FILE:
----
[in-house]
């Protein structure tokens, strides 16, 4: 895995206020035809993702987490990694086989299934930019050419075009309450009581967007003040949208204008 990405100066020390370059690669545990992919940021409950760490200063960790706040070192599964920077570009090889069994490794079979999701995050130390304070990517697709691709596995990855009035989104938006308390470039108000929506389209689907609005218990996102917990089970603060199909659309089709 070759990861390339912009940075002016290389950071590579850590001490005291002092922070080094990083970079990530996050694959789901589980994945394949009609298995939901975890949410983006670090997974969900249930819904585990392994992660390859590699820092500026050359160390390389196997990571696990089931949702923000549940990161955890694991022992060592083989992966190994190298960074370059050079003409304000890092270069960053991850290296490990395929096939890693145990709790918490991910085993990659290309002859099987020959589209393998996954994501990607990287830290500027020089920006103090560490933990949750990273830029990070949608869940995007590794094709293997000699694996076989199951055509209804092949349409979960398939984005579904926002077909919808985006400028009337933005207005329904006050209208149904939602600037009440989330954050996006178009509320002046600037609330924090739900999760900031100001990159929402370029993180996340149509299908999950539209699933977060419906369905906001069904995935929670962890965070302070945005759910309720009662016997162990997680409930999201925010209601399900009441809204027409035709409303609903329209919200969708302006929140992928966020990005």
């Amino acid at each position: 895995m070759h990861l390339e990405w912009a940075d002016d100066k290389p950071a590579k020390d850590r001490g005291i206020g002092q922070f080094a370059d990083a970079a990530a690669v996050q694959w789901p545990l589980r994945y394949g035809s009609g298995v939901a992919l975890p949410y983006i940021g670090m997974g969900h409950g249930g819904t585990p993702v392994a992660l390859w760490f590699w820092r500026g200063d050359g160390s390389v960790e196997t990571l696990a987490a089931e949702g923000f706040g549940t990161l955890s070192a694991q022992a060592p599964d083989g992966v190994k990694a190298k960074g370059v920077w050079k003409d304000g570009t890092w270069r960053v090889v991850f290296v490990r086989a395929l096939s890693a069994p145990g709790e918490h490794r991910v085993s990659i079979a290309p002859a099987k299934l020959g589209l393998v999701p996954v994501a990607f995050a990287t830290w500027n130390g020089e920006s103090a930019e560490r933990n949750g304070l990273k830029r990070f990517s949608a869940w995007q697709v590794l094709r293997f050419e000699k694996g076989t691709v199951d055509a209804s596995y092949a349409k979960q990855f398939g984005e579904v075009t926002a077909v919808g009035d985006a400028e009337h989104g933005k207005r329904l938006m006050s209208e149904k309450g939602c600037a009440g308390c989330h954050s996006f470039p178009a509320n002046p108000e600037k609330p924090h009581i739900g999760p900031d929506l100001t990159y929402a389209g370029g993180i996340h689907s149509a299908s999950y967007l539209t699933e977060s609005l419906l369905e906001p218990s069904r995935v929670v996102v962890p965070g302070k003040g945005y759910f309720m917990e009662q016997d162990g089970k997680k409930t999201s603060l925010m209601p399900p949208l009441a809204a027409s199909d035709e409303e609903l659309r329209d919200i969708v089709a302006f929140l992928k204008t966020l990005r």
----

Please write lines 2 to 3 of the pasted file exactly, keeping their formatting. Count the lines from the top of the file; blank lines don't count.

């Protein structure tokens, strides 16, 4: 895995206020035809993702987490990694086989299934930019050419075009309450009581967007003040949208204008 990405100066020390370059690669545990992919940021409950760490200063960790706040070192599964920077570009090889069994490794079979999701995050130390304070990517697709691709596995990855009035989104938006308390470039108000929506389209689907609005218990996102917990089970603060199909659309089709 070759990861390339912009940075002016290389950071590579850590001490005291002092922070080094990083970079990530996050694959789901589980994945394949009609298995939901975890949410983006670090997974969900249930819904585990392994992660390859590699820092500026050359160390390389196997990571696990089931949702923000549940990161955890694991022992060592083989992966190994190298960074370059050079003409304000890092270069960053991850290296490990395929096939890693145990709790918490991910085993990659290309002859099987020959589209393998996954994501990607990287830290500027020089920006103090560490933990949750990273830029990070949608869940995007590794094709293997000699694996076989199951055509209804092949349409979960398939984005579904926002077909919808985006400028009337933005207005329904006050209208149904939602600037009440989330954050996006178009509320002046600037609330924090739900999760900031100001990159929402370029993180996340149509299908999950539209699933977060419906369905906001069904995935929670962890965070302070945005759910309720009662016997162990997680409930999201925010209601399900009441809204027409035709409303609903329209919200969708302006929140992928966020990005």
């Amino acid at each position: 895995m070759h990861l390339e990405w912009a940075d002016d100066k290389p950071a590579k020390d850590r001490g005291i206020g002092q922070f080094a370059d990083a970079a990530a690669v996050q694959w789901p545990l589980r994945y394949g035809s009609g298995v939901a992919l975890p949410y983006i940021g670090m997974g969900h409950g249930g819904t585990p993702v392994a992660l390859w760490f590699w820092r500026g200063d050359g160390s390389v960790e196997t990571l696990a987490a089931e949702g923000f706040g549940t990161l955890s070192a694991q022992a060592p599964d083989g992966v190994k990694a190298k960074g370059v920077w050079k003409d304000g570009t890092w270069r960053v090889v991850f290296v490990r086989a395929l096939s890693a069994p145990g709790e918490h490794r991910v085993s990659i079979a290309p002859a099987k299934l020959g589209l393998v999701p996954v994501a990607f995050a990287t830290w500027n130390g020089e920006s103090a930019e560490r933990n949750g304070l990273k830029r990070f990517s949608a869940w995007q697709v590794l094709r293997f050419e000699k694996g076989t691709v199951d055509a209804s596995y092949a349409k979960q990855f398939g984005e579904v075009t926002a077909v919808g009035d985006a400028e009337h989104g933005k207005r329904l938006m006050s209208e149904k309450g939602c600037a009440g308390c989330h954050s996006f470039p178009a509320n002046p108000e600037k609330p924090h009581i739900g999760p900031d929506l100001t990159y929402a389209g370029g993180i996340h689907s149509a299908s999950y967007l539209t699933e977060s609005l419906l369905e906001p218990s069904r995935v929670v996102v962890p965070g302070k003040g945005y759910f309720m917990e009662q016997d162990g089970k997680k409930t999201s603060l925010m209601p399900p949208l009441a809204a027409s199909d035709e409303e609903l659309r329209d919200i969708v089709a302006f929140l992928k204008t966020l990005r």